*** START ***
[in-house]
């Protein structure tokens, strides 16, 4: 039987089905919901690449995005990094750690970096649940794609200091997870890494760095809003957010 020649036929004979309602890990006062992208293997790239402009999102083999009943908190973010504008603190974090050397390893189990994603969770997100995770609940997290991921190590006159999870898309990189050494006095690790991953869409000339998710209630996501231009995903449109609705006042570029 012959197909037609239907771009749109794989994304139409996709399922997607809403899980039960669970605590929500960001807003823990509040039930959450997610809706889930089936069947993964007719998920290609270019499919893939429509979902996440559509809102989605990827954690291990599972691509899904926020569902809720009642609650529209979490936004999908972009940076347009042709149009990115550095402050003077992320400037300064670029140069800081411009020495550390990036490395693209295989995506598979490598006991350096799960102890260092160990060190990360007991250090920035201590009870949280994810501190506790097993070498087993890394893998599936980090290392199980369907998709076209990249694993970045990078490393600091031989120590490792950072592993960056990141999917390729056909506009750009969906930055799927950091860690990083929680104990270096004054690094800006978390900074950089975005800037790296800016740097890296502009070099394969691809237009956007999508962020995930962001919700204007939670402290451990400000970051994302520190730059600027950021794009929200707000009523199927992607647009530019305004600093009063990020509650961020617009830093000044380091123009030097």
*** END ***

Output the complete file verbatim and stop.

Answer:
[in-house]
């Protein structure tokens, strides 16, 4: 039987089905919901690449995005990094750690970096649940794609200091997870890494760095809003957010 020649036929004979309602890990006062992208293997790239402009999102083999009943908190973010504008603190974090050397390893189990994603969770997100995770609940997290991921190590006159999870898309990189050494006095690790991953869409000339998710209630996501231009995903449109609705006042570029 012959197909037609239907771009749109794989994304139409996709399922997607809403899980039960669970605590929500960001807003823990509040039930959450997610809706889930089936069947993964007719998920290609270019499919893939429509979902996440559509809102989605990827954690291990599972691509899904926020569902809720009642609650529209979490936004999908972009940076347009042709149009990115550095402050003077992320400037300064670029140069800081411009020495550390990036490395693209295989995506598979490598006991350096799960102890260092160990060190990360007991250090920035201590009870949280994810501190506790097993070498087993890394893998599936980090290392199980369907998709076209990249694993970045990078490393600091031989120590490792950072592993960056990141999917390729056909506009750009969906930055799927950091860690990083929680104990270096004054690094800006978390900074950089975005800037790296800016740097890296502009070099394969691809237009956007999508962020995930962001919700204007939670402290451990400000970051994302520190730059600027950021794009929200707000009523199927992607647009530019305004600093009063990020509650961020617009830093000044380091123009030097």